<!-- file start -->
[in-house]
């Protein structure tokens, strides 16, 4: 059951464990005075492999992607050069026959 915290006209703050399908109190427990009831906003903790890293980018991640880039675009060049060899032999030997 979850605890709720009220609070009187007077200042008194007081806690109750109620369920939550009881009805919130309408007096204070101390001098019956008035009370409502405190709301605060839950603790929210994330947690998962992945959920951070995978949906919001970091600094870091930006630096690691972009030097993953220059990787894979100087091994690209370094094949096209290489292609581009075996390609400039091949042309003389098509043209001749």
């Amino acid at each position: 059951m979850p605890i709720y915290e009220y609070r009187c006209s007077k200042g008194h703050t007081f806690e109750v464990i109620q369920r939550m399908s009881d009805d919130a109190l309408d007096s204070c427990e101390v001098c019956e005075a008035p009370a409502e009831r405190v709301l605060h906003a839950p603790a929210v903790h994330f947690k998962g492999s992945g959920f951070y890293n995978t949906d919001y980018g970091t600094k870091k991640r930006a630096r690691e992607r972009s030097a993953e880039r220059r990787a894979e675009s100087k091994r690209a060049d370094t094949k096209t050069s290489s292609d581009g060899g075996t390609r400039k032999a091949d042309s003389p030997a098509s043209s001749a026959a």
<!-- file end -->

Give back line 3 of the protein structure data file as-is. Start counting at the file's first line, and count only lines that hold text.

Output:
């Amino acid at each position: 059951m979850p605890i709720y915290e009220y609070r009187c006209s007077k200042g008194h703050t007081f806690e109750v464990i109620q369920r939550m399908s009881d009805d919130a109190l309408d007096s204070c427990e101390v001098c019956e005075a008035p009370a409502e009831r405190v709301l605060h906003a839950p603790a929210v903790h994330f947690k998962g492999s992945g959920f951070y890293n995978t949906d919001y980018g970091t600094k870091k991640r930006a630096r690691e992607r972009s030097a993953e880039r220059r990787a894979e675009s100087k091994r690209a060049d370094t094949k096209t050069s290489s292609d581009g060899g075996t390609r400039k032999a091949d042309s003389p030997a098509s043209s001749a026959a």